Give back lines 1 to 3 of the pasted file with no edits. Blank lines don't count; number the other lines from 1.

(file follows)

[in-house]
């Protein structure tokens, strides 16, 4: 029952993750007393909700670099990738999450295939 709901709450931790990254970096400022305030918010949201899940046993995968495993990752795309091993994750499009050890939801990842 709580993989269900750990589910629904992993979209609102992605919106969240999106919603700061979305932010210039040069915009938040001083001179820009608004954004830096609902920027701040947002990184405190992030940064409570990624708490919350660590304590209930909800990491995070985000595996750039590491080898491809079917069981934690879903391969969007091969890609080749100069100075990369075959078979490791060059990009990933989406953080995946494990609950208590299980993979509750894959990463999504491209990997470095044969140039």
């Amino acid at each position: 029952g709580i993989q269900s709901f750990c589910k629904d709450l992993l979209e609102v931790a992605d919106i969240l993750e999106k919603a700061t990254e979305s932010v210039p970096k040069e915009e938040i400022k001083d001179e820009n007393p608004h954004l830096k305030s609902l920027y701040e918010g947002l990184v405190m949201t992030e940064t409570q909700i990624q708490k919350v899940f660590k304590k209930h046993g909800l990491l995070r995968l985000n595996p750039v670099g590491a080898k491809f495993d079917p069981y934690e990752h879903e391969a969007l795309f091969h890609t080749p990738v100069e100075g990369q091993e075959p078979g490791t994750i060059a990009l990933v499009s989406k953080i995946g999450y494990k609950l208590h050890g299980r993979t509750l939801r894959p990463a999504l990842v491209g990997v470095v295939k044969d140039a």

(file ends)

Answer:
[in-house]
């Protein structure tokens, strides 16, 4: 029952993750007393909700670099990738999450295939 709901709450931790990254970096400022305030918010949201899940046993995968495993990752795309091993994750499009050890939801990842 709580993989269900750990589910629904992993979209609102992605919106969240999106919603700061979305932010210039040069915009938040001083001179820009608004954004830096609902920027701040947002990184405190992030940064409570990624708490919350660590304590209930909800990491995070985000595996750039590491080898491809079917069981934690879903391969969007091969890609080749100069100075990369075959078979490791060059990009990933989406953080995946494990609950208590299980993979509750894959990463999504491209990997470095044969140039």
């Amino acid at each position: 029952g709580i993989q269900s709901f750990c589910k629904d709450l992993l979209e609102v931790a992605d919106i969240l993750e999106k919603a700061t990254e979305s932010v210039p970096k040069e915009e938040i400022k001083d001179e820009n007393p608004h954004l830096k305030s609902l920027y701040e918010g947002l990184v405190m949201t992030e940064t409570q909700i990624q708490k919350v899940f660590k304590k209930h046993g909800l990491l995070r995968l985000n595996p750039v670099g590491a080898k491809f495993d079917p069981y934690e990752h879903e391969a969007l795309f091969h890609t080749p990738v100069e100075g990369q091993e075959p078979g490791t994750i060059a990009l990933v499009s989406k953080i995946g999450y494990k609950l208590h050890g299980r993979t509750l939801r894959p990463a999504l990842v491209g990997v470095v295939k044969d140039a």